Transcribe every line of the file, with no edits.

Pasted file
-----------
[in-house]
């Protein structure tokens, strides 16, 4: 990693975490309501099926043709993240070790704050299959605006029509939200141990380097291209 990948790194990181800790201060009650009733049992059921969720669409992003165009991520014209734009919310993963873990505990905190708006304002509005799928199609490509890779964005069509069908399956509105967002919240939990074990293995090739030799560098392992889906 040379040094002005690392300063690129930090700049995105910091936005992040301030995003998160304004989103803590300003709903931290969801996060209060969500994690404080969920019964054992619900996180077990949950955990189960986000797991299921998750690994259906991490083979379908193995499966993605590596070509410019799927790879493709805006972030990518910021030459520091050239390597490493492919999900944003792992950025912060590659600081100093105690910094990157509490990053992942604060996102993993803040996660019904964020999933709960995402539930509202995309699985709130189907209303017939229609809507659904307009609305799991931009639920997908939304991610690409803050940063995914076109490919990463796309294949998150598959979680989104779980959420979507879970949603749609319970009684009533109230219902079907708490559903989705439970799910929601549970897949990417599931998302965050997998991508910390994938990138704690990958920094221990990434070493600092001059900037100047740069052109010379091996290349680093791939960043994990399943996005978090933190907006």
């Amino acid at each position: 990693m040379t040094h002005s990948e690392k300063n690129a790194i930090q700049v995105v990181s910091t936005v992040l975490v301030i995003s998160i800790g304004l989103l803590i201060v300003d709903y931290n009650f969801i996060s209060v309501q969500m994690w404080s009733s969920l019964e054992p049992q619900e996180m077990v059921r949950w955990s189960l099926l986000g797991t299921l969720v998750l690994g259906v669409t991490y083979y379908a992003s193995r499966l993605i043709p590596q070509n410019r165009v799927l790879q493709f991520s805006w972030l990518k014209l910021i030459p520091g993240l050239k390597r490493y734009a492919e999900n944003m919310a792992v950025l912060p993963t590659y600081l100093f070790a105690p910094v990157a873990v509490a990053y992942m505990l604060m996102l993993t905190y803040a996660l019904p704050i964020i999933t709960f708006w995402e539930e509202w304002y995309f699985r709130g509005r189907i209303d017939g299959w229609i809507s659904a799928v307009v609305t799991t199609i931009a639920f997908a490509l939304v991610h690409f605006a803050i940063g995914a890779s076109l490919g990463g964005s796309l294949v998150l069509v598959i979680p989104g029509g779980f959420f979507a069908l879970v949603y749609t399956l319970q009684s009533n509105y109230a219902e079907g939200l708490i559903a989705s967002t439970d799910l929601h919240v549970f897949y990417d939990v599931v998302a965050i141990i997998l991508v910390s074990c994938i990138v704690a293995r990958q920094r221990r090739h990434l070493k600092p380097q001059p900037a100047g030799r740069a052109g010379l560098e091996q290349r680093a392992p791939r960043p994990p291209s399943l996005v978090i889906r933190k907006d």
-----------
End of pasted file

[in-house]
């Protein structure tokens, strides 16, 4: 990693975490309501099926043709993240070790704050299959605006029509939200141990380097291209 990948790194990181800790201060009650009733049992059921969720669409992003165009991520014209734009919310993963873990505990905190708006304002509005799928199609490509890779964005069509069908399956509105967002919240939990074990293995090739030799560098392992889906 040379040094002005690392300063690129930090700049995105910091936005992040301030995003998160304004989103803590300003709903931290969801996060209060969500994690404080969920019964054992619900996180077990949950955990189960986000797991299921998750690994259906991490083979379908193995499966993605590596070509410019799927790879493709805006972030990518910021030459520091050239390597490493492919999900944003792992950025912060590659600081100093105690910094990157509490990053992942604060996102993993803040996660019904964020999933709960995402539930509202995309699985709130189907209303017939229609809507659904307009609305799991931009639920997908939304991610690409803050940063995914076109490919990463796309294949998150598959979680989104779980959420979507879970949603749609319970009684009533109230219902079907708490559903989705439970799910929601549970897949990417599931998302965050997998991508910390994938990138704690990958920094221990990434070493600092001059900037100047740069052109010379091996290349680093791939960043994990399943996005978090933190907006």
């Amino acid at each position: 990693m040379t040094h002005s990948e690392k300063n690129a790194i930090q700049v995105v990181s910091t936005v992040l975490v301030i995003s998160i800790g304004l989103l803590i201060v300003d709903y931290n009650f969801i996060s209060v309501q969500m994690w404080s009733s969920l019964e054992p049992q619900e996180m077990v059921r949950w955990s189960l099926l986000g797991t299921l969720v998750l690994g259906v669409t991490y083979y379908a992003s193995r499966l993605i043709p590596q070509n410019r165009v799927l790879q493709f991520s805006w972030l990518k014209l910021i030459p520091g993240l050239k390597r490493y734009a492919e999900n944003m919310a792992v950025l912060p993963t590659y600081l100093f070790a105690p910094v990157a873990v509490a990053y992942m505990l604060m996102l993993t905190y803040a996660l019904p704050i964020i999933t709960f708006w995402e539930e509202w304002y995309f699985r709130g509005r189907i209303d017939g299959w229609i809507s659904a799928v307009v609305t799991t199609i931009a639920f997908a490509l939304v991610h690409f605006a803050i940063g995914a890779s076109l490919g990463g964005s796309l294949v998150l069509v598959i979680p989104g029509g779980f959420f979507a069908l879970v949603y749609t399956l319970q009684s009533n509105y109230a219902e079907g939200l708490i559903a989705s967002t439970d799910l929601h919240v549970f897949y990417d939990v599931v998302a965050i141990i997998l991508v910390s074990c994938i990138v704690a293995r990958q920094r221990r090739h990434l070493k600092p380097q001059p900037a100047g030799r740069a052109g010379l560098e091996q290349r680093a392992p791939r960043p994990p291209s399943l996005v978090i889906r933190k907006d």